Carry that Weight: Reproductive Health in Refugee Settings

Note: This piece was originally posted on the London School of Hygiene and Tropical Medicine’s MARCH (Maternal, Adolescent, Reproductive and Child Health) Centre blog on April 1, 2016.

Pregnancy is a stressful time. Even in the UK, where the risk of a serious complication such as infant mortality is ten times less than the global average, bringing a healthy child into the world makes significant and unique demands on a woman’s body. Even when women are able to achieve sufficient caloric intake, take all the appropriate prenatal vitamins, and deliver in the presence of skilled birth attendants, pregnancy still conveys risks, and safe delivery is never guaranteed.

These risks are greatly compounded for refugee women, whether in transit, in camps, or in new host countries. The current civil war in Syria has catalyzed the largest refugee crisis since World War II. Over 4.8 million registered Syrian refugees have left their home country since 2012, and another 6.5 million are internally displaced. All of these refugees have a right to health, but women and girls are often disproportionately affected by displacement and violence in refugee settings. According to the UN High Commission on Refugees nearly half a million of these refugee women are currently pregnant.

Pregnancy can be awe-inspiring and powerful, but in times of turmoil it can also be isolating, scary, confusing and dangerous. For pregnant refugee women, health risks increase across the board, from sepsis and tuberculosis to malnutrition and chronic disease. Heightened rates of sexual violence during displacement increase the risk of pregnancy among adolescents; a group already predisposed to birth complications and higher rates of maternal mortality. Among female refugees of reproductive age, lack of access to sexual and reproductive health services is the primary cause of morbidity and mortality.

Conflict often exacerbates existing inequalities. Many women and girls already face gender-based violence, employment discrimination, reduced access to healthcare and limited freedom over their own sexual and reproductive choices; these risksincrease during displacement. Health services in Turkey, Lebanon and Jordan, thethree countries bearing the lion’s share of the refugee burden, are already stretched imperceptibly thin.

The international community has yet to meet the financial needs of the current crisis, and in a world of limited resources, funding almost invariably fails to meets humanitarian need. The current refugee response in Syria is underfunded, understaffed and overworked. Health services in Turkey, Lebanon and Jordan have been stretched to their breaking points, and are still unable to accommodate the more than 3.6 million refugees currently seeking asylum in these three countries alone.

In such a setting, limited resources must be used as efficiently as possible. Focusing on women and girls doesn’t merely protect an already marginalized group — it can multiply health benefits, maximizing limited resources to gain the greatest quality of health for the greatest quantity of people. Providing family planning services to women of reproductive age can save lives and reduce numbers of unwanted pregnancies so that families can focus on feeding the children they have. Despite contraceptive use among 60 per cent of Syrian women prior to the conflict, only halfof that number of Syrian refugees use family planning services during displacement. This drop isn’t due to diminishing demand for family planning, but rather a drop in continuous healthcare and reliable supply of contraceptive care. For women who are already pregnant, access to antenatal care and nutrition can reduce health complications of both the mother and her forthcoming child.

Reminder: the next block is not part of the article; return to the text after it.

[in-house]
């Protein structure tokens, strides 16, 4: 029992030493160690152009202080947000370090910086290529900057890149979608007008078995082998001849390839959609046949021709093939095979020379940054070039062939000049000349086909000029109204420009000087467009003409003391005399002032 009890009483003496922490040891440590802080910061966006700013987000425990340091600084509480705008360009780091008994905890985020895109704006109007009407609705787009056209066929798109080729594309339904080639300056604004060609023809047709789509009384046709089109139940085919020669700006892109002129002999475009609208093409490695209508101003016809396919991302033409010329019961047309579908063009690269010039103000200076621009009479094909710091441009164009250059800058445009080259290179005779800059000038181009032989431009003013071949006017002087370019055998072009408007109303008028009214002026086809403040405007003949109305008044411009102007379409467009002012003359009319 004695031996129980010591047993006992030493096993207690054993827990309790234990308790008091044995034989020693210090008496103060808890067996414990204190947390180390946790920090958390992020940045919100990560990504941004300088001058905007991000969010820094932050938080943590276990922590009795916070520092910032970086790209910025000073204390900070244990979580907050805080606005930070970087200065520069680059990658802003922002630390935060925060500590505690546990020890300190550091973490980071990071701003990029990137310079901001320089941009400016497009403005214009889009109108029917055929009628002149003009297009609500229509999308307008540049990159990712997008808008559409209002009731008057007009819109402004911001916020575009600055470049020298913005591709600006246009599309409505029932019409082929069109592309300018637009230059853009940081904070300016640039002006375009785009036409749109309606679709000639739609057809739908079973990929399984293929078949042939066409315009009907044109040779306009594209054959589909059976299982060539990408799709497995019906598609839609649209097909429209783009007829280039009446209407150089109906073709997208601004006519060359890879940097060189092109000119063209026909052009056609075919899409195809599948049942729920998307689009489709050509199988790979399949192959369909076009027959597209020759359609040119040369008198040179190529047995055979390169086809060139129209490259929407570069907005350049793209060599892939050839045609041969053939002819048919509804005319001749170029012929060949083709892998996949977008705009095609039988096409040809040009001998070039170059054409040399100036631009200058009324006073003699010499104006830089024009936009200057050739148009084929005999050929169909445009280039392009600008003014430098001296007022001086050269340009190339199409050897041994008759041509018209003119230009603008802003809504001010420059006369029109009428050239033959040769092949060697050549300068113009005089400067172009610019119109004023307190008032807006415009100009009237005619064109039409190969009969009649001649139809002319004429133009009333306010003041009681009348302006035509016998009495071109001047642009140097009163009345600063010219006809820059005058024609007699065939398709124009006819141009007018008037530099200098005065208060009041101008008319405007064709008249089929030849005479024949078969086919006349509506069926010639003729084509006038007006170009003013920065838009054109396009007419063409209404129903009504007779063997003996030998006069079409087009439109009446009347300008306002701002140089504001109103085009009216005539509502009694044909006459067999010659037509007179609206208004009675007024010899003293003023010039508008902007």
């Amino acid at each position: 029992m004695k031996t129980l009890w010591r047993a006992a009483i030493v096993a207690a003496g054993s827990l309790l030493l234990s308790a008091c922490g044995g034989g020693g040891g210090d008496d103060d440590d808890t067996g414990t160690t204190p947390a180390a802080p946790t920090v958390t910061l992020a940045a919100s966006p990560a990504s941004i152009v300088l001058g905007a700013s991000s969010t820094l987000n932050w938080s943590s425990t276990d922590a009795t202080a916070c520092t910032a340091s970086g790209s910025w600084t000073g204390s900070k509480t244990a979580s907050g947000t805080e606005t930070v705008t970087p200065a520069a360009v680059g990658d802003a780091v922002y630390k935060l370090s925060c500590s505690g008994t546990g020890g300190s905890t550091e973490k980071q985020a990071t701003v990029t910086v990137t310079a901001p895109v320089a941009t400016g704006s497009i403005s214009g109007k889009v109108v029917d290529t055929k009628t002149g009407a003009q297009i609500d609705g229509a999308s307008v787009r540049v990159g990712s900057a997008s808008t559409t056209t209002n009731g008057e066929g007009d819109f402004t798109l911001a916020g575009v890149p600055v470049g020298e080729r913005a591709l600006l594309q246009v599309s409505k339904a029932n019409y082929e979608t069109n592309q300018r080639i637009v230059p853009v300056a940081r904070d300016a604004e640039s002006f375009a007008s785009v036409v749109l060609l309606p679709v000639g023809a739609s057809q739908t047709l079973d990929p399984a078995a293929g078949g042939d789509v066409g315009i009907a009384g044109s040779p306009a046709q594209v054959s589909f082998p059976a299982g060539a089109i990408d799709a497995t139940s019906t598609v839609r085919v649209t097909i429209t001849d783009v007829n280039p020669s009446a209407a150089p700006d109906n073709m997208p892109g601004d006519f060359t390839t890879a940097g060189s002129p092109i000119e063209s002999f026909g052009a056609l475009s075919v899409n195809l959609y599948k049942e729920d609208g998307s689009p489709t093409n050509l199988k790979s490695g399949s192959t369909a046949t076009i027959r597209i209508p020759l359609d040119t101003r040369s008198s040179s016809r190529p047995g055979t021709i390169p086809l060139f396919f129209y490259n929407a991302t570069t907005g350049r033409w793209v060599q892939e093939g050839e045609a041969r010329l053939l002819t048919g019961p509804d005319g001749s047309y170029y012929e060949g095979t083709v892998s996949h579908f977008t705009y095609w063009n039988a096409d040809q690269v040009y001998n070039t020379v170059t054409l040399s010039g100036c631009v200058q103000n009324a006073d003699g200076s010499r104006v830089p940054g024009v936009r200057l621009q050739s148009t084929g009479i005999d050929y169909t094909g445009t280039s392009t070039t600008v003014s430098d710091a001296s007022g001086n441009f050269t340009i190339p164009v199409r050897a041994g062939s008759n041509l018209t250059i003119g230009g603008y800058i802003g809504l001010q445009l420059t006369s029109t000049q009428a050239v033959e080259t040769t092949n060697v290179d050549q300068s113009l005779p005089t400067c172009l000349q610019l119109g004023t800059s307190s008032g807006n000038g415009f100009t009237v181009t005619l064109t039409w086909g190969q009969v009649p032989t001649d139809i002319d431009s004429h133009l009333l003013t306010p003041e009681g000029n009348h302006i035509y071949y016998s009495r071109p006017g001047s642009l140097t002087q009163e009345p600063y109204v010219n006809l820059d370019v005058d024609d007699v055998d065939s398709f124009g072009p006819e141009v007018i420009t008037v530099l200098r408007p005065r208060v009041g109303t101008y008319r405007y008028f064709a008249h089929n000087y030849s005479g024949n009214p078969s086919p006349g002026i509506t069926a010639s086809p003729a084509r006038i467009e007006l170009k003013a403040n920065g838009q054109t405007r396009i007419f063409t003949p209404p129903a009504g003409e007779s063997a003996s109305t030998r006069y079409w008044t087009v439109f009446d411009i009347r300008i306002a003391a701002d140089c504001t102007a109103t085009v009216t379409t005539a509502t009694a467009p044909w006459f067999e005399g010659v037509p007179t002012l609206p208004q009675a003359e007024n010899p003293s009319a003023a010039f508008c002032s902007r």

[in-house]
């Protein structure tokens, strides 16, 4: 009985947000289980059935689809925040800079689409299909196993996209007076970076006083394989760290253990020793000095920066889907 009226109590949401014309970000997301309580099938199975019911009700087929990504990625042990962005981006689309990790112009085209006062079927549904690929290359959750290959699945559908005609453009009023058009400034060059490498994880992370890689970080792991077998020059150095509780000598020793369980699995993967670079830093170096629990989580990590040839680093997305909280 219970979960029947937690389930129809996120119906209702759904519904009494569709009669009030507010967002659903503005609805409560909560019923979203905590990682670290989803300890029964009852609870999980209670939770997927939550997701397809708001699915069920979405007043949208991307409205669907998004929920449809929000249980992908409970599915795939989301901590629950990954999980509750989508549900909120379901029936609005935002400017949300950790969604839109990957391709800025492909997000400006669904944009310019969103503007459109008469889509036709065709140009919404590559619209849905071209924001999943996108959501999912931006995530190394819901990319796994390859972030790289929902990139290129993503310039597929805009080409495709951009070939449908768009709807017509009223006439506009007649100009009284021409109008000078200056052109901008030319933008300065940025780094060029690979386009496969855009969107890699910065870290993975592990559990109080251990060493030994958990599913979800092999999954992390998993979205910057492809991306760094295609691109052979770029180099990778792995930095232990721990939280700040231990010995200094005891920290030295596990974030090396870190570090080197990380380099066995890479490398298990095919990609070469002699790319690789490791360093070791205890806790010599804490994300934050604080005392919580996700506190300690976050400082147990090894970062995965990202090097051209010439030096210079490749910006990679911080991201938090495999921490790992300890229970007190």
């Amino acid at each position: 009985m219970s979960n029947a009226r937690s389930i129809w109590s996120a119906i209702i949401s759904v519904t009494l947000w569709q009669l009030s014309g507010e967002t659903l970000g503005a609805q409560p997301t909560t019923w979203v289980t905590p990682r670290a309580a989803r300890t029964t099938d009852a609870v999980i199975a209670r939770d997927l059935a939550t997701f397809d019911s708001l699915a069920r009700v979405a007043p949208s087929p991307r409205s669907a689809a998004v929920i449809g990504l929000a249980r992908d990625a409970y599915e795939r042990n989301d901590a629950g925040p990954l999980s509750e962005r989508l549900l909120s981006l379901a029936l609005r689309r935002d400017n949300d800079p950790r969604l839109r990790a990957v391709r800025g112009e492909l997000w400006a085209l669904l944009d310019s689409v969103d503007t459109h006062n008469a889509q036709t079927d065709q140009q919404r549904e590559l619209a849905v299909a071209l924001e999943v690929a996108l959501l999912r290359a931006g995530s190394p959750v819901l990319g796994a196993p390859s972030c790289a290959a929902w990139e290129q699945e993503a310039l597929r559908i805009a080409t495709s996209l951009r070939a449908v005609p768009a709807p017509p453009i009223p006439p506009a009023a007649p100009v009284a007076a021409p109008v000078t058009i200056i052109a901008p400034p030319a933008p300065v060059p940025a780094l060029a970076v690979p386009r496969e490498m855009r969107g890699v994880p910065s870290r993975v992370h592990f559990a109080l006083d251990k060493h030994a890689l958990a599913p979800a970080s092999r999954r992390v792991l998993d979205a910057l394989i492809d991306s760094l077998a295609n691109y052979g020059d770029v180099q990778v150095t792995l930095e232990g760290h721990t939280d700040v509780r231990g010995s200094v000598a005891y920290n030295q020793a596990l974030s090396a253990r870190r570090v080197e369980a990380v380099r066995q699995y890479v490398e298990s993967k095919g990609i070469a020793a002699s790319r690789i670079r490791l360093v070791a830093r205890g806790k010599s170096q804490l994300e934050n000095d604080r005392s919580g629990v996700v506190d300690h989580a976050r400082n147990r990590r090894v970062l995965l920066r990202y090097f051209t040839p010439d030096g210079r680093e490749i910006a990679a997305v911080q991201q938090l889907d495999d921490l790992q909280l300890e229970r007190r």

To improve access, affordability and equity, the first step is information. Women need to know where to find safe and affordable health services where they can seek help without fearing discrimination. Once in host countries, refugees often don’t speak the local languages, aren’t familiar with the locations of clinics, and don’t know what their legal rights are when seeking sexual and reproductive care. Respondents to the refugee crisis often view patients as victims, but when empowered with information, women can play an active role in their own survival and flourishing.

On the other side of the patient-provider relationship, healthcare workers need to know women’s medical history, a routine task that becomes a challenge when patients are constantly on the move. Finally, humanitarian providers need to know how many people are pregnant and how many are seeking family planning services so that they can adequately prepare.

By collecting and providing the right information, hospitals and humanitarian groups will be able to meet the sexual and reproductive health needs of women and girls. Information and access are fundamentally intertwined, and both are necessary to improve health for the 2.4 million women and girls currently seeking refuge from Syria alone.

Brooke Watson is a graduate student studying epidemiology at LSHTM and a volunteer with EmpowerHACK, a London-based organization that brings designers, developers and humanitarian workers together and to improve the health and wellbeing of of displaced women and girls.

One clap, two clap, three clap, forty?

By clapping more or less, you can signal to us which stories really stand out.